Aug 6 (Reuters) - Six members of the Senate Finance Committee - three of the Democratic majority and three Republicans - have been meeting for many weeks to work out details of a massive overhaul of the $2.5 trillion U.S. healthcare system.
The group, known as the Gang of Six, was selected by panel chairman Max Baucus and senior Republican Charles Grassley to work toward a bipartisan agreement on healthcare legislation. Three House of Representatives’ committees and the Senate Health Committee have approved separate healthcare legislation without Republican support.
The following are brief profiles of the six senators:
Baucus, 67, is a six-term Democrat from Montana. A centrist, Baucus has been criticized by some of the more liberal members of his party for being too willing to give up on their goal of a government-run public health insurance option. He has worked closely in the past with Grassley, the panel’s senior Republican, on Medicare, tax and trade issues and has said he wants a bill some Republicans can support.
Kent Conrad, 61, of North Dakota, is in his fifth term and is also chairman of the Budget Committee. A centrist Democrat, he is concerned the healthcare bill, with an estimated cost of nearly $1 trillion over 10 years, could worsen the record U.S. budget deficit. He has also said the plan they are drafting could not pass the Senate without Republican votes, even though his party controls the chamber by a 60-40 margin.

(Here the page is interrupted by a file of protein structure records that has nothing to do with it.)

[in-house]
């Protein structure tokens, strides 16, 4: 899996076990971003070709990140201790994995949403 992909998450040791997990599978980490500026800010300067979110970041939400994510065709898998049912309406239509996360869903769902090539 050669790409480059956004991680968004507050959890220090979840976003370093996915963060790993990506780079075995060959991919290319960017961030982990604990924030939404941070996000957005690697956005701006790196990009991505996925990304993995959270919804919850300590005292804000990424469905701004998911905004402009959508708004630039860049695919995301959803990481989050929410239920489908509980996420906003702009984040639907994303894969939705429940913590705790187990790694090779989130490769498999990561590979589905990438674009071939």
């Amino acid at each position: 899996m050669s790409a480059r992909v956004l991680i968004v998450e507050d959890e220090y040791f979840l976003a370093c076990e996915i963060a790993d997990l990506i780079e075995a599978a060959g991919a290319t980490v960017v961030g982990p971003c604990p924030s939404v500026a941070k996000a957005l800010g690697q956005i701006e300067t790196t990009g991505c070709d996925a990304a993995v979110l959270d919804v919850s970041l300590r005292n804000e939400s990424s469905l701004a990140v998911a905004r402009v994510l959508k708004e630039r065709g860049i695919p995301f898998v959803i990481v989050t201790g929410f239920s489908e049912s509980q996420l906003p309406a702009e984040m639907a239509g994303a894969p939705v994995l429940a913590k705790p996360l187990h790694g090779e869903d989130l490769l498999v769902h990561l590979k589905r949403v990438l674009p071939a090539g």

Jeff Bingaman, 65, a Democrat from New Mexico, is in his fifth term, chairs the Energy Committee and is on the Health Committee. He has said he supports a public insurance option overseen by Washington, wants to control healthcare spending, and expand coverage.
Grassley, 75, of Iowa, is in his fifth term, and chaired the Finance Committee when Republicans controlled the Senate. He has taken his party’s lead on work toward a bipartisan plan, which is expected to contain an option for nonprofit insurance co-operatives to compete with private insurers. He is seen as a a pragmatic conservative and is considered a maverick on some issues.
Olympia Snowe, 62, a centrist Republican from Maine, is in her third term and is considered a crucial swing vote on the panel. She has opposed taxing employer-provided health benefits. As the senior Republican on the Small Business Committee, Snowe has been the leading voice for small business on healthcare issues.
Michael Enzi, 65, is in his third term from Wyoming. He is the senior Republican on a second panel, the Health committee, and did not vote for the healthcare bill due to its government-run insurance option. He has backed work toward a bipartisan plan. (Writing by Jackie Frank; Editing by Paul Simao)